In the last sixteen years, Adrian Lyne has been one of the few Hollywood filmmakers unafraid of sex and the study of its sometimes dangerous repercussions. From 1986's "9 1/2 Weeks" to 1987's "Fatal Attraction" to 1993's "Indecent Proposal" to 1997's "Lolita," Lyne has made the act of unbridled sex erotic again for mainstream audiences. His latest sexually-charged thriller, "Unfaithful," is another step forward into his maturity as a director. While the sex is, indeed, sexy, it is also critical in telling the provocative, passionately acted story of a suburban housewife who risks her family and her life when she starts an increasingly perilous affair.
At first glance, Connie Sumner (Diane Lane) would seem to have it all. She has been happily married for eleven years to Edward (Richard Gere), has a lovely eight-year-old son (Erik Per Sullivan), and a spacious country home just outside of New York City. On a particularly windy afternoon in the Big Apple, Connie is literally blown to the ground and on top of used books dealer Paul Martel (Olivier Martinez), an alluringly handsome and animalistic Lothario. Invited up to his apartment to treat her cut knee, nothing happens between them until Connie finds that she can't get him out of her mind. Despite knowing better and experiencing great confusion as to why she is drawn to this younger man, Connie is unable to resist starting an adulterous fling. A sea of increasingly convoluted lies to husband Edward results leaving him immediately suspicious, as he hires a personal investigator to follow her tracks. As one of Connie's experienced friends, Tracy (Kate Burton), tells her, "Affairs always end up badly."
Perhaps the most humanistically genuine motion picture Adrian Lyne has yet put to celluloid, "Unfaithful" takes an unflinching and emotionally rattling look at the recklessness of infidelity and how it can destroy the lives of all three parties involved, leaving no one satisfied. While thriller elements are introduced into the story over an hour into the proceedings, Lyne resists the temptation of resorting to horror movie cliches like he was guilty of in "Fatal Attraction." Here, Lyne's intentions are set on a notably higher and more thought-provoking wrung. This may, at least in part, be due to the film's origins. It is based on Claude Chabrol's 1969 French drama, "La Femme infidele," and has been adapted into an unusually astute American screenplay, by Alvin Sargent (1999's "Anywhere But Here
") and William Broyles Jr. (2000's "Cast Away
"). The sumptuous cinematography, by Peter Biziou (1998's "The Truman Show"), is thoroughly evocative and rich.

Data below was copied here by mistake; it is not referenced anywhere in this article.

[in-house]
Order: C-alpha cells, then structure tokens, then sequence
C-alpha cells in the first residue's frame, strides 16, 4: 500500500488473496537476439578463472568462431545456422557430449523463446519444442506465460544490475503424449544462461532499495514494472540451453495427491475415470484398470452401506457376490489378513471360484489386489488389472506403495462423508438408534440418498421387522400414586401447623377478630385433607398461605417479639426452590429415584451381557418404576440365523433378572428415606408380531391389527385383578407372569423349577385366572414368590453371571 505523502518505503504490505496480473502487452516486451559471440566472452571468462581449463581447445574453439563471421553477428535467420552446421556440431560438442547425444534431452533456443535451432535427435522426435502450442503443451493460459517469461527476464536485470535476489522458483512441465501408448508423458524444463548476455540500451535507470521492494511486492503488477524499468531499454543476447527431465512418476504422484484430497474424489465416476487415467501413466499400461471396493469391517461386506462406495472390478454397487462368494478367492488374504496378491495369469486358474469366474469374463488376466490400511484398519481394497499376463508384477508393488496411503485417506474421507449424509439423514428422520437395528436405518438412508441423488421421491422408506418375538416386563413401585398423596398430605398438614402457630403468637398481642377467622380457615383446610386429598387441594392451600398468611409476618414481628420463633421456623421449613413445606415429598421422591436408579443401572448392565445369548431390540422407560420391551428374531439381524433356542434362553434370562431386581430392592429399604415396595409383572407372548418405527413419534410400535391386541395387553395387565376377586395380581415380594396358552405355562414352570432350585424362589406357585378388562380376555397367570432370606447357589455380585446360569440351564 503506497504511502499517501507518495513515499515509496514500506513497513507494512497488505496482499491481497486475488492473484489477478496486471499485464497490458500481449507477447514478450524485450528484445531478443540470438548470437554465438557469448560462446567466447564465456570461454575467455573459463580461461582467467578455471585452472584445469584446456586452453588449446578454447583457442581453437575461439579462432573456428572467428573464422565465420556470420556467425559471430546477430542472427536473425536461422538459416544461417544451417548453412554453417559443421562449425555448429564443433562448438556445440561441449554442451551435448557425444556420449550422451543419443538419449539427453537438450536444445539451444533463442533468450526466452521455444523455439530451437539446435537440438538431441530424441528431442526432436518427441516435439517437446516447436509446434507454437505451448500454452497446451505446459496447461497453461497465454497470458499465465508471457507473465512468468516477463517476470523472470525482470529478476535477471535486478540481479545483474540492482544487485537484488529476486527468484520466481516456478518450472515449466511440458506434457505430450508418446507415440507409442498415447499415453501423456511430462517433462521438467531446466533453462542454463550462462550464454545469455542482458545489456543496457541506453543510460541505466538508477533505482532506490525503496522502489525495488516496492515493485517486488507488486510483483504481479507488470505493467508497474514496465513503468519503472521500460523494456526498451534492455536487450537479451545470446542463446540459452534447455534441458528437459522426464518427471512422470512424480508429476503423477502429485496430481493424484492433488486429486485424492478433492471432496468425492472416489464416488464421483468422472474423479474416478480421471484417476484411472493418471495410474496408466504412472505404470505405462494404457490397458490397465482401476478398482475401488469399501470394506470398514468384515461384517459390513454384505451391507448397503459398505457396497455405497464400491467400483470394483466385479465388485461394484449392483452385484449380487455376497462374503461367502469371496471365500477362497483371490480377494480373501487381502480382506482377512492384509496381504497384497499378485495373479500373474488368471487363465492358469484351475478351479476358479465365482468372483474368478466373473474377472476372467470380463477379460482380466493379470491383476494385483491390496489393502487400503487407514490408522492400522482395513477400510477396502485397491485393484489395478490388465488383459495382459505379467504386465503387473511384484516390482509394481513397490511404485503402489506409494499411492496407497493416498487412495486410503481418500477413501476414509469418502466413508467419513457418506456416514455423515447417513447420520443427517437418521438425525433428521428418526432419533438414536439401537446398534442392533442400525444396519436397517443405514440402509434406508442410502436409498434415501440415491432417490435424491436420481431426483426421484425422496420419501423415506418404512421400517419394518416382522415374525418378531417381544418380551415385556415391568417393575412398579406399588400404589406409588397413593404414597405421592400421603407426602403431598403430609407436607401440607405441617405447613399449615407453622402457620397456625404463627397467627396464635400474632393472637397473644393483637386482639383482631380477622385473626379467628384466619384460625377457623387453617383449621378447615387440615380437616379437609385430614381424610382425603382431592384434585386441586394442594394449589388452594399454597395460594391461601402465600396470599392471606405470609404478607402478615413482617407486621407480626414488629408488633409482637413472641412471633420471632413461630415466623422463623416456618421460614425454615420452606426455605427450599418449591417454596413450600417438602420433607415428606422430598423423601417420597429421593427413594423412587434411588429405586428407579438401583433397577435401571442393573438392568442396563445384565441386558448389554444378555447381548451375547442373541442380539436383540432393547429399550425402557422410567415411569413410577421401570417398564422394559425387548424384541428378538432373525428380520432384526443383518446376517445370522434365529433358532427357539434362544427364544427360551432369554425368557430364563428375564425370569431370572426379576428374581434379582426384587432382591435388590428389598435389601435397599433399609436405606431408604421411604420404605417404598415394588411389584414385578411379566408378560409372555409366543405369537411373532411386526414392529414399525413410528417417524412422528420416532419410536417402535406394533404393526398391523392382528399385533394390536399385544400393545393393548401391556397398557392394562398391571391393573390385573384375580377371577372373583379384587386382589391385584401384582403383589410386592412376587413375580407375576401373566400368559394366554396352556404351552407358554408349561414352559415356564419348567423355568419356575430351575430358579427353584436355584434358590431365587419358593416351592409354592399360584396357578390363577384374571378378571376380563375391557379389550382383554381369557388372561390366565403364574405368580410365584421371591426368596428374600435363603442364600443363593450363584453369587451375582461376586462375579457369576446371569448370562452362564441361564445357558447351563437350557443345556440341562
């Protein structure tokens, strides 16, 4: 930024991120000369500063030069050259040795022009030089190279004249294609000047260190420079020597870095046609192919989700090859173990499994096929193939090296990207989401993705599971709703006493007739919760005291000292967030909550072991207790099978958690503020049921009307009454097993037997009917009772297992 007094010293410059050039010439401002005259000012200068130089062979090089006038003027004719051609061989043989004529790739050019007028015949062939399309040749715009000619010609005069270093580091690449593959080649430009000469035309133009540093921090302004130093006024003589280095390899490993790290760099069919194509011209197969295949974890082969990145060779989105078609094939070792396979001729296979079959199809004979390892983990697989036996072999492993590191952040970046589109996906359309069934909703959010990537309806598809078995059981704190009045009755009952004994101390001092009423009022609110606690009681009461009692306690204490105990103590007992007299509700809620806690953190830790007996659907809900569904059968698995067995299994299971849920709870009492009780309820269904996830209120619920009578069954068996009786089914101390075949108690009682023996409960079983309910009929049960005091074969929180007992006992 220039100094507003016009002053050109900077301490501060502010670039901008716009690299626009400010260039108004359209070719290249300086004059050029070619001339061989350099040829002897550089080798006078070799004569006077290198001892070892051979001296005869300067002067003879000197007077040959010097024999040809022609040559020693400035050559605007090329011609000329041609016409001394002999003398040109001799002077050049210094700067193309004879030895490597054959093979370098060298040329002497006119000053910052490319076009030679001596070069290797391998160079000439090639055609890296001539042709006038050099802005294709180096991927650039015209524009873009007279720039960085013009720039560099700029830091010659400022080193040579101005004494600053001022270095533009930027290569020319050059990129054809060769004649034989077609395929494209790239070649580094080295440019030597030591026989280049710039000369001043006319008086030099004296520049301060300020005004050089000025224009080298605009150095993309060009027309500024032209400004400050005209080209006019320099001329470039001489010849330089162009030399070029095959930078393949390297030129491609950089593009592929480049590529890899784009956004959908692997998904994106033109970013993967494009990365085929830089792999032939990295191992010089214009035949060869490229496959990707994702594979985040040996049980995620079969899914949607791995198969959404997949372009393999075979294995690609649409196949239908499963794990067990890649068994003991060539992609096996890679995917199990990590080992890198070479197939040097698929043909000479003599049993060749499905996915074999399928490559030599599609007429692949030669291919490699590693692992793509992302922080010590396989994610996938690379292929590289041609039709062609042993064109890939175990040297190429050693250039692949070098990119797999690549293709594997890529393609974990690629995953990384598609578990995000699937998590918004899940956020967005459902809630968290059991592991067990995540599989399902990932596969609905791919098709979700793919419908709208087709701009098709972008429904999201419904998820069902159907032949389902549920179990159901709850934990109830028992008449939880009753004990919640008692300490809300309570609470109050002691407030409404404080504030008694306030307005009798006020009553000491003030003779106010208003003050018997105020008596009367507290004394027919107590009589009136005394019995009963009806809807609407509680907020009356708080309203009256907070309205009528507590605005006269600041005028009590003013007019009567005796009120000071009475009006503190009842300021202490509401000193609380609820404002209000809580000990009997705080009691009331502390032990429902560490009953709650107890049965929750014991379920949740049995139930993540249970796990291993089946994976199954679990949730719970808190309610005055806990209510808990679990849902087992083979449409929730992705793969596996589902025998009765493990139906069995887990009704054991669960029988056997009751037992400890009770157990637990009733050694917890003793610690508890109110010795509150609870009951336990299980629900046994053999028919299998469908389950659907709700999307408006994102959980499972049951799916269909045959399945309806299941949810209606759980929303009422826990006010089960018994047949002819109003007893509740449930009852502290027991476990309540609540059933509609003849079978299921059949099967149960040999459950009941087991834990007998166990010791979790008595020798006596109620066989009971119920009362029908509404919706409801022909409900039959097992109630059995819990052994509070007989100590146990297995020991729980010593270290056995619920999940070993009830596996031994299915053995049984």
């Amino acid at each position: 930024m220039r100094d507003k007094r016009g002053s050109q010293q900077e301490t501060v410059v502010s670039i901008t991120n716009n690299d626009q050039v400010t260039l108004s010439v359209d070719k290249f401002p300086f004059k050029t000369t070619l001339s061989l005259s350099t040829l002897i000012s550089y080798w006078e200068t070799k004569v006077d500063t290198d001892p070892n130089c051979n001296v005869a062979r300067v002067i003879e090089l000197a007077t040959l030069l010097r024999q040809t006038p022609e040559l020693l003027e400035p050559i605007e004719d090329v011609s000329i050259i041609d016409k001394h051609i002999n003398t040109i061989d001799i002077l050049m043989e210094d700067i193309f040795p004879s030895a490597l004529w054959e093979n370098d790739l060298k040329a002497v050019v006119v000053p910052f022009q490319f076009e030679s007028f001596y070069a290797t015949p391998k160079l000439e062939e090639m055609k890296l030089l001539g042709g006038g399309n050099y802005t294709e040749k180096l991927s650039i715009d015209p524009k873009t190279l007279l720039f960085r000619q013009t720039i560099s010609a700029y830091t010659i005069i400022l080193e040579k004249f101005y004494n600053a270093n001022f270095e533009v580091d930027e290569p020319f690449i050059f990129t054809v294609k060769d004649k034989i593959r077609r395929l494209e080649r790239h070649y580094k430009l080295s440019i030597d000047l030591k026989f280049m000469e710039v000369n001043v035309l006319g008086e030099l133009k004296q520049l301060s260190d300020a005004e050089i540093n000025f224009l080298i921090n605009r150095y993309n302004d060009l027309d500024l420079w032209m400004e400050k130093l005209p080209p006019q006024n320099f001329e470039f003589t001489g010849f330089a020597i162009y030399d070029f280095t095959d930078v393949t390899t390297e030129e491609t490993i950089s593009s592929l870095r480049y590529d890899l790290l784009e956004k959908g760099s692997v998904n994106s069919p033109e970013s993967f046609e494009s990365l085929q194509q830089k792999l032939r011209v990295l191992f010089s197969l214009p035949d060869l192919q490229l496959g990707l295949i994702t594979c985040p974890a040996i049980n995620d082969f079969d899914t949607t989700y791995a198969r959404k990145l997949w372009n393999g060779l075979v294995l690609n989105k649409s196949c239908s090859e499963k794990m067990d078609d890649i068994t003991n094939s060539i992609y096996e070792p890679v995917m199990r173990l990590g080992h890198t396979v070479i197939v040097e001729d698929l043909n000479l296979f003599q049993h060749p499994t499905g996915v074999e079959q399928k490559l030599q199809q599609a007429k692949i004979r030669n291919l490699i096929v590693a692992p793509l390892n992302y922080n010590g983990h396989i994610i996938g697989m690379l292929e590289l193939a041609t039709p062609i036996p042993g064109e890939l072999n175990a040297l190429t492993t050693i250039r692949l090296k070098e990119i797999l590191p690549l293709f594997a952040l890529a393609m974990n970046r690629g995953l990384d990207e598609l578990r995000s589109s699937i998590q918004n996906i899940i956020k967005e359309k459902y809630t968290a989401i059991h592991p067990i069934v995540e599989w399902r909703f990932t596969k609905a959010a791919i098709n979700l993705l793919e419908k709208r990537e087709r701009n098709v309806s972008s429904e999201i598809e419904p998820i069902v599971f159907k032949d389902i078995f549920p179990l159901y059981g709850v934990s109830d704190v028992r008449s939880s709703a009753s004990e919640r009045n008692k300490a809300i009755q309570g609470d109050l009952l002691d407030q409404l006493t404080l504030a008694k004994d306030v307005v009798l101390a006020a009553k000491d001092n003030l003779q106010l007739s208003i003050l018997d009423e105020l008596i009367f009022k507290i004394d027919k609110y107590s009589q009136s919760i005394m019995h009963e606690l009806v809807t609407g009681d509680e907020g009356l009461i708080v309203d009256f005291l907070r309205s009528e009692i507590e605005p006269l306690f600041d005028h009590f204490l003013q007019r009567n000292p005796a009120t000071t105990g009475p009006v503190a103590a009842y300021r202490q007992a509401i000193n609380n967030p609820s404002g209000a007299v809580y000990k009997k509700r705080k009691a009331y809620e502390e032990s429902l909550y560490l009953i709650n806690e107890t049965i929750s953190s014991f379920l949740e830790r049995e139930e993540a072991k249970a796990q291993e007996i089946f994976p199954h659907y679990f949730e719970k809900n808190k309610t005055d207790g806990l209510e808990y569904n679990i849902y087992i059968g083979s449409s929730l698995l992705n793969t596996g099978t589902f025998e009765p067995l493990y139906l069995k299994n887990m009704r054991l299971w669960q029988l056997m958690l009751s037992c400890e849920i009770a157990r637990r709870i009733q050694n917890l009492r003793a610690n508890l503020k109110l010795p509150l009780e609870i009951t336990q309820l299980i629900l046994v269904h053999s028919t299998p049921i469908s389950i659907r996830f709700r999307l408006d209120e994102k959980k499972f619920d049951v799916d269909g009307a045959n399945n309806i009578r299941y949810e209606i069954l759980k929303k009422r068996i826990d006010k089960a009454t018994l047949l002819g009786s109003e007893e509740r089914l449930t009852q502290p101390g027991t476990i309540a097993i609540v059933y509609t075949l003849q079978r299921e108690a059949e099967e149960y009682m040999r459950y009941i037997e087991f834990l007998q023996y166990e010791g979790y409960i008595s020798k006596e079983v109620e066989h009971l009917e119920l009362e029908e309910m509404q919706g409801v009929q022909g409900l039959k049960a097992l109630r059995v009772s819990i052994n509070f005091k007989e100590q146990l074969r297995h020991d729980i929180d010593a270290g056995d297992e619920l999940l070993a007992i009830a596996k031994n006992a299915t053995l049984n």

While Diane Lane (2001's "Hardball
" and "The Glass House
") has been in movies since the young age of 12, she has rarely gotten the credit, or quality of roles, that she deserves. For the first time in her underrated career, Lane has been blessed with a front-and-center, three-dimensional stunner of a role that the best actresses in Hollywood deserve to be envious of. As the confused and guilt-stricken Connie, Lane is asked to run the full spectrum of emotions, from unexpected joy to emptiness to heartbreak, and her every step is a flawless grace note. If a stronger female character is brought to the screen this year, it would come as a real surprise.
In a subtly affecting part that gradually becomes wrenching, Richard Gere (2002's "The Mothman Prophecies
") hasn't been this good since 1994's "Intersection," which, incidentally, was also about a love triangle that ends in tragedy. As Edward becomes more and more aware of his wife's deceitfulness, the anger, hatred, and insecurities that come with it are palpably felt by Gere's powerhouse turn.
Spanish heartthrob Olivier Martinez (2000's "Before Night Falls") is the kind of stunning example of masculinity that Lane might even believably choose over Gere, and he does a fine job even when his thick accent is difficult to understand. Meanwhile, young Erik Per Sullivan (TV's "Malcolm in the Middle" and 2001's "Joe Dirt
") is masterfully understated as Connie and Edward's precocious son, particularly for someone of his age.
If the first 85% of "Unfaithful" doesn't, or rarely, steps wrong, director Lyne runs into trouble while searching for a workable finale. The last fifteen minutes feel like a collection of unsteady scenes, each one setting itself up for a possible ending until it moves onto the next one. When the film does culminate in its final conclusion, the results leave you thinking, to be sure, but is so ambiguous that it proves an unsatisfying last chapter in a remarkably assured and touching picture. At the same time, at least it doesn't resort into a "Friday the 13th"-style slasher flick, a 'la "Fatal Attraction."
While the ultimate ending could have used another rewrite, everything else about "Unfaithful" is worth celebrating. It is not often in today's times of flashy special effects and mindless action set-pieces that viewers are gifted with a rare adult film that presents a serious view of sex, love, and relationships. As a showcase for some marvelous actors still at the top of their game, and a poignant portrait of a family in the midst of unraveling, "Unfaithful" gets it just right.
©2002 by Dustin Putman